In our last post, we discussed whether or not to keep going with your current writing project. Now let’s talk about the logistical pieces involved in getting unstuck and rebooting your writing project. Here are about 15 ways to help you move forward—one compassionate step at a time.
15 Ways to Get Unstuck and Reboot Your Writing Project
- Schedule a set time to restart your project and put it in your planner. If this feels too big, start with 5 or 10 minutes. Treat this as a sacred date with yourself. It is.
- Start with one easy, small goal. Start with 5 minutes if you’re drowning in overwhelm. Use that first writer’s date to pull out your writing and leaf through it, familiarizing yourself with your project. If you’re ready to start with something bigger, start with 15 or 30 minutes. If the number you’ve chosen feels too big, start smaller. Break it down. What’s important here is that you’re starting.
- Create a simple, sacred writing ritual for your writing time. Set up your office, writing desk or kitchen table to create a safe and sacred space. Light a candle, grab a yummy cup of coffee or tea, put on your writing hoodie (thanks for this trick, Beth!)—whatever makes you feel comfortable and safe.
- Ignore your thoughts ABOUT the task you’ve set yourself up to do. Don’t ask yourself if you feel like writing. Just sit down and start.
- Start with whatever section, scene, line, dialogue or thought is easiest.
- Set a timer for your allotted time.
- If you get stuck, ask yourself questions like “What does my reader need to know?” “What’s important to convey in this scene?” “What is my character trying to show me?” If that feels too big, step back and ask yourself why you’re wanting to work on this project. If you’re still stuck, go back to our last post and explore the questions we discussed in that post.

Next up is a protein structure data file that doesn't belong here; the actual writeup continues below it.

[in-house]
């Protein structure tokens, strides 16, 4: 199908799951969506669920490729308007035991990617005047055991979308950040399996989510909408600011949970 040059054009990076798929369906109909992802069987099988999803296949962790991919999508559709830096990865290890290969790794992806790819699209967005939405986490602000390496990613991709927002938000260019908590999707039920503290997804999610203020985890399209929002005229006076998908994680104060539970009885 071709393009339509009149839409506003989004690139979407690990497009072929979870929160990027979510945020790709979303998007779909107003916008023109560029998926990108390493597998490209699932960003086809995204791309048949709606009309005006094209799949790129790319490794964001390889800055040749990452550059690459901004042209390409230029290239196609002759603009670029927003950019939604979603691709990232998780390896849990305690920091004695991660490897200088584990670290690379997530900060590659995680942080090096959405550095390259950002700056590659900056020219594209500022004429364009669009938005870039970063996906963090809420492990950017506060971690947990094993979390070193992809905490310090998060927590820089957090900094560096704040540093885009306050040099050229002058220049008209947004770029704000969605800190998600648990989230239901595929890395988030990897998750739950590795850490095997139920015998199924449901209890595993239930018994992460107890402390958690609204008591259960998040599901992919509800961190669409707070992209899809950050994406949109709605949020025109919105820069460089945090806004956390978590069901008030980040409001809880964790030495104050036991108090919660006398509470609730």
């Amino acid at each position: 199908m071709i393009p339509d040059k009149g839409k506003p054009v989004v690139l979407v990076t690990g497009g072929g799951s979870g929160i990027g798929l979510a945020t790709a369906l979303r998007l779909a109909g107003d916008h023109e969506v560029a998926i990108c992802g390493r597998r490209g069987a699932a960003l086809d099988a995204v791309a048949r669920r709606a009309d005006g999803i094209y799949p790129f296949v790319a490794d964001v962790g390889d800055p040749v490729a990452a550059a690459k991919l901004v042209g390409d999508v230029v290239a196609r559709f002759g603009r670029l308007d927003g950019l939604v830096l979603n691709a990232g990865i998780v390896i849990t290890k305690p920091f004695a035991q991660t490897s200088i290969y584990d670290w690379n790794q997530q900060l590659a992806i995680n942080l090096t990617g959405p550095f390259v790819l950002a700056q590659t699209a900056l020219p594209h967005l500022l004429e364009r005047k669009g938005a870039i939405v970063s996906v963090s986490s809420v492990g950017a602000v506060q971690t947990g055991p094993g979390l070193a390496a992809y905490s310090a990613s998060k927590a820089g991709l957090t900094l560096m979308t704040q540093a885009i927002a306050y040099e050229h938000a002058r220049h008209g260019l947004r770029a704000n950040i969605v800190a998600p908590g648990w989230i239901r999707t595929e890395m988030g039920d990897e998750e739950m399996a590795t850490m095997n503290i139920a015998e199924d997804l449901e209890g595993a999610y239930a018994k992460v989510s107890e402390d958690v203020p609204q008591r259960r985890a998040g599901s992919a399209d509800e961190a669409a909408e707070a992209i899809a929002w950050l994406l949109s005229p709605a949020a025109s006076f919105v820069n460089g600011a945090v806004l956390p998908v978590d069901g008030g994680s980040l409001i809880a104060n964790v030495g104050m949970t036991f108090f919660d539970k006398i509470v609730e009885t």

- When the timer goes off, STOP. If you’re still going strong, jot down some notes so you’ll know where to go next. And then STOP. Why is this so important? Because it creates trust around the writing process. It teaches you to trust yourself that you’ll do what you say, including stopping when you say you’ll stop. Again, this helps make the writing process safe.
- When you’re done writing, celebrate your win, no matter how small. Pump your fists in the air, do a happy dance, eat a popsicle, whatever feels fun and enjoyable. The simple action of doing this day-in and day-out (each time you write) rewards as well as trains your brain for success. And what is a book if not a series of small successes, each one built upon the last?
- When you’re done with your writing session, create a closing ritual. You can blow our your candle, turn off your music, close your laptop, Namaste your book or whatever ritual calls to you. What’s important is that it has meaning to you, and that you repeat it every time you write. Again, this trains your brain to know that you’ve a) done your writing, b) received your reward (woo-hoo!) and c) you’re now done and ready to move into the rest of your day. Our mammalian brains don’t like the unknown, and since writing a book is a helluva lot of unknown, we want to make the process as safe as possible. Rituals help.
- Once you’ve done your first writing session, sit down and schedule your next 2-3 writing sessions. If you can, write every day, even if it’s just for a few minutes. This creates consistency and can be a huge help in reducing resistance, the scourge of so many writers. Writing consistently (even if it’s just 2-3 times a week) also shows your creativity (or muse) that you’re serious. When we show up consistently, magic happens.